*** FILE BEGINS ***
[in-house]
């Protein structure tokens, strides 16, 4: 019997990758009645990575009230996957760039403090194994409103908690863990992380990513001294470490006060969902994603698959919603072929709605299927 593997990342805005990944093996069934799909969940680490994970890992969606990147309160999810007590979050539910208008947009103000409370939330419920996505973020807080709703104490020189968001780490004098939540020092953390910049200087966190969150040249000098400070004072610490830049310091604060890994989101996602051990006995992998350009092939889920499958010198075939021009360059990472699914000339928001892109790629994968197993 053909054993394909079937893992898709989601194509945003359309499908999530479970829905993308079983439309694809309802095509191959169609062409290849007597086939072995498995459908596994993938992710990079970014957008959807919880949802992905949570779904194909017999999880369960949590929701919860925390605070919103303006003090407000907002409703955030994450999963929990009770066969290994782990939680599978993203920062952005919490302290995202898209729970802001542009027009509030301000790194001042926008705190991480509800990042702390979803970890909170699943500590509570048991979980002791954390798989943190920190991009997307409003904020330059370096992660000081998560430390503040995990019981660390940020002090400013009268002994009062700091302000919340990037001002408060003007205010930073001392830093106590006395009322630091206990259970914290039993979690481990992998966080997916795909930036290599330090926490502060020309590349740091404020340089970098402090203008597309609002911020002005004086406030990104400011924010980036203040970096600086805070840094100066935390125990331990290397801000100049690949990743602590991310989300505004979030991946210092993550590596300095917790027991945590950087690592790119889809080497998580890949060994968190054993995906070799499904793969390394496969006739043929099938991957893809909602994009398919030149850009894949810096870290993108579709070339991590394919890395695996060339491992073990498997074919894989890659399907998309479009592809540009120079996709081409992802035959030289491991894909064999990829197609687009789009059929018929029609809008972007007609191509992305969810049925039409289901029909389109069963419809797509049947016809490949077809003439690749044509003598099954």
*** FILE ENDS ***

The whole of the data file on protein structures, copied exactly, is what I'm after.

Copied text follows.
[in-house]
């Protein structure tokens, strides 16, 4: 019997990758009645990575009230996957760039403090194994409103908690863990992380990513001294470490006060969902994603698959919603072929709605299927 593997990342805005990944093996069934799909969940680490994970890992969606990147309160999810007590979050539910208008947009103000409370939330419920996505973020807080709703104490020189968001780490004098939540020092953390910049200087966190969150040249000098400070004072610490830049310091604060890994989101996602051990006995992998350009092939889920499958010198075939021009360059990472699914000339928001892109790629994968197993 053909054993394909079937893992898709989601194509945003359309499908999530479970829905993308079983439309694809309802095509191959169609062409290849007597086939072995498995459908596994993938992710990079970014957008959807919880949802992905949570779904194909017999999880369960949590929701919860925390605070919103303006003090407000907002409703955030994450999963929990009770066969290994782990939680599978993203920062952005919490302290995202898209729970802001542009027009509030301000790194001042926008705190991480509800990042702390979803970890909170699943500590509570048991979980002791954390798989943190920190991009997307409003904020330059370096992660000081998560430390503040995990019981660390940020002090400013009268002994009062700091302000919340990037001002408060003007205010930073001392830093106590006395009322630091206990259970914290039993979690481990992998966080997916795909930036290599330090926490502060020309590349740091404020340089970098402090203008597309609002911020002005004086406030990104400011924010980036203040970096600086805070840094100066935390125990331990290397801000100049690949990743602590991310989300505004979030991946210092993550590596300095917790027991945590950087690592790119889809080497998580890949060994968190054993995906070799499904793969390394496969006739043929099938991957893809909602994009398919030149850009894949810096870290993108579709070339991590394919890395695996060339491992073990498997074919894989890659399907998309479009592809540009120079996709081409992802035959030289491991894909064999990829197609687009789009059929018929029609809008972007007609191509992305969810049925039409289901029909389109069963419809797509049947016809490949077809003439690749044509003598099954």